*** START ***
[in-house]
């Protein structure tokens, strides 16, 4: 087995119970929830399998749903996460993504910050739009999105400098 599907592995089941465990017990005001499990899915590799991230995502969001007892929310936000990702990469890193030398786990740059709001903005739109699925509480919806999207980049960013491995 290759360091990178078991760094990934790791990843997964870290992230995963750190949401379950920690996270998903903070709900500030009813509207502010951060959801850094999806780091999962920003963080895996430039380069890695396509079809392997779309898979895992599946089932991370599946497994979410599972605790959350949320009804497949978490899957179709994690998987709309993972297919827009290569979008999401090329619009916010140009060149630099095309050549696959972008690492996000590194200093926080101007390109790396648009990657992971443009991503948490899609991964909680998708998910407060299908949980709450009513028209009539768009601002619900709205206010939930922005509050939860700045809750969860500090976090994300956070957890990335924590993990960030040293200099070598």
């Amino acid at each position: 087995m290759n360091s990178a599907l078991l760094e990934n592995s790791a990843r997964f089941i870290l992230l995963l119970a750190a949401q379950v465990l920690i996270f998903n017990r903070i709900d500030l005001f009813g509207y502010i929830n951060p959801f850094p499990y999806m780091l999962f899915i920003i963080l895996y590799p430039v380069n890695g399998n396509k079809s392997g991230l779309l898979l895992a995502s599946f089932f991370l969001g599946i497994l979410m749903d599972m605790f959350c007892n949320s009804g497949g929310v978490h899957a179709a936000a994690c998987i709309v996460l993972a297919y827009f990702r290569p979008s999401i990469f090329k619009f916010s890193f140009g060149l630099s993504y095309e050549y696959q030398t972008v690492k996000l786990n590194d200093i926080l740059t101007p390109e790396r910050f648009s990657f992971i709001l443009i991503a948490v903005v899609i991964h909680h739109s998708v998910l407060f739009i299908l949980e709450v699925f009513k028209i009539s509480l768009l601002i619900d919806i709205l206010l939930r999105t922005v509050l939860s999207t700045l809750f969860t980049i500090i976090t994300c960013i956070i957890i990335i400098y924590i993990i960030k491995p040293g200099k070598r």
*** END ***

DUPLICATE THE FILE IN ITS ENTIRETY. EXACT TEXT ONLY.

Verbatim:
[in-house]
């Protein structure tokens, strides 16, 4: 087995119970929830399998749903996460993504910050739009999105400098 599907592995089941465990017990005001499990899915590799991230995502969001007892929310936000990702990469890193030398786990740059709001903005739109699925509480919806999207980049960013491995 290759360091990178078991760094990934790791990843997964870290992230995963750190949401379950920690996270998903903070709900500030009813509207502010951060959801850094999806780091999962920003963080895996430039380069890695396509079809392997779309898979895992599946089932991370599946497994979410599972605790959350949320009804497949978490899957179709994690998987709309993972297919827009290569979008999401090329619009916010140009060149630099095309050549696959972008690492996000590194200093926080101007390109790396648009990657992971443009991503948490899609991964909680998708998910407060299908949980709450009513028209009539768009601002619900709205206010939930922005509050939860700045809750969860500090976090994300956070957890990335924590993990960030040293200099070598």
């Amino acid at each position: 087995m290759n360091s990178a599907l078991l760094e990934n592995s790791a990843r997964f089941i870290l992230l995963l119970a750190a949401q379950v465990l920690i996270f998903n017990r903070i709900d500030l005001f009813g509207y502010i929830n951060p959801f850094p499990y999806m780091l999962f899915i920003i963080l895996y590799p430039v380069n890695g399998n396509k079809s392997g991230l779309l898979l895992a995502s599946f089932f991370l969001g599946i497994l979410m749903d599972m605790f959350c007892n949320s009804g497949g929310v978490h899957a179709a936000a994690c998987i709309v996460l993972a297919y827009f990702r290569p979008s999401i990469f090329k619009f916010s890193f140009g060149l630099s993504y095309e050549y696959q030398t972008v690492k996000l786990n590194d200093i926080l740059t101007p390109e790396r910050f648009s990657f992971i709001l443009i991503a948490v903005v899609i991964h909680h739109s998708v998910l407060f739009i299908l949980e709450v699925f009513k028209i009539s509480l768009l601002i619900d919806i709205l206010l939930r999105t922005v509050l939860s999207t700045l809750f969860t980049i500090i976090t994300c960013i956070i957890i990335i400098y924590i993990i960030k491995p040293g200099k070598r």